The article forms part of the forthcoming volume Philosophical Foundations of Private International Law edited by Roxana Banu, Michael Green and Ralf Michaels to be published by Oxford University Press. The volume is an outcome of an interdisciplinary project carried under the same title. As underlined by Roxana Banu:
PIL situates virtually every legal topic in a different, transnational and pluralistic context. It is therefore hard to comprehend why a philosophical inquiry has thus been far lacking. We seek to penetrate the long-standing isolation existing between the two disciplines and investigate the many opportunities for mutual enrichment.
The abstract of the article reads as follows:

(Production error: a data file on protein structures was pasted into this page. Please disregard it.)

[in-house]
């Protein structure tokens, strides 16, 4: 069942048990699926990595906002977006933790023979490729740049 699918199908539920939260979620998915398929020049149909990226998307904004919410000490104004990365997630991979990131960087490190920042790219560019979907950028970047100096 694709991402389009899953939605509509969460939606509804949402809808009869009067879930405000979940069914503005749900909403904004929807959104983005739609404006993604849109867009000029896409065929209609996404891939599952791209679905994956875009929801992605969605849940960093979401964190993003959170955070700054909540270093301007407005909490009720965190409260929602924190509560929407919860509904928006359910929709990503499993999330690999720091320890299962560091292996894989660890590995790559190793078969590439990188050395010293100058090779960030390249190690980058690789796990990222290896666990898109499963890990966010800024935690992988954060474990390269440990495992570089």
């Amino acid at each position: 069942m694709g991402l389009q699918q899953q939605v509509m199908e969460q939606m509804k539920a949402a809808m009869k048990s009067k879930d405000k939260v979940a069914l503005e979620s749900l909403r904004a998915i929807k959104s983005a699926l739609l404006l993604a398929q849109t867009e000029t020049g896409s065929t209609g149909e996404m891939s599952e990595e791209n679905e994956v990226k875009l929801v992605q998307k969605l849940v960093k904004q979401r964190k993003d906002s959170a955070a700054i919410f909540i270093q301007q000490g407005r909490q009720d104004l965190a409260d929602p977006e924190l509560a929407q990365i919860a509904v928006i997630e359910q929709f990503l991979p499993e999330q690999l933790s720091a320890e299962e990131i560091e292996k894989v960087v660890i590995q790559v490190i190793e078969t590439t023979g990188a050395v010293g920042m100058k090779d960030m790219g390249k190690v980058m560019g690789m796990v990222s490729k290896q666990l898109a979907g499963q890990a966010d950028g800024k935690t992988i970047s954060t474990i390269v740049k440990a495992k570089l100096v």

The question of applicable law remains central in the doctrine and practice of private international law (PIL), raising a host of disagreements around the criteria that govern its determination. Paradoxically, this question is commonly approached through a positivist lens, whilst at the same time being guided by a commitment to individual autonomy. In this paper we propose, against mainstream practice, to frame the issue of applicable law as involving a series of questions about relational morality, which ought to be answered independently of any established legal order, and from a concern for the common good. We will proceed in four parts. First, we will demonstrate that a purely positivist understanding fails to properly account for today’s practice, given its propensity to exclude normative considerations as irrelevant to the determination of legal facts, whilst at the same time resorting to such considerations under the cover of hopelessly circular reasoning – a failure that is particularly manifest in the context of PIL. Second, we will show how current PIL tends to accomplish this operation by smuggling into legal reasoning a pre-institutional notion of individual autonomy, which implicitly guides the determination of applicable law, and is divorced from any considerations of relational morality (as well as from ideals of the common good that are left to the ex-post intervention of institutionalised legal orders). Third, we emphasise the independent value of addressing the question of legal relations in pre-institutional terms and propose a fresh way of understanding the legality of such relations among private parties, on the basis of a revised reading of Savigny and Kantian right, as key to the determination of the applicable law. Finally, we explore the downstream implications of our relations-first approach, by considering the topical question of applicable law to claims against parent/buyer companies for the harm caused by their subsidiaries/providers overseas.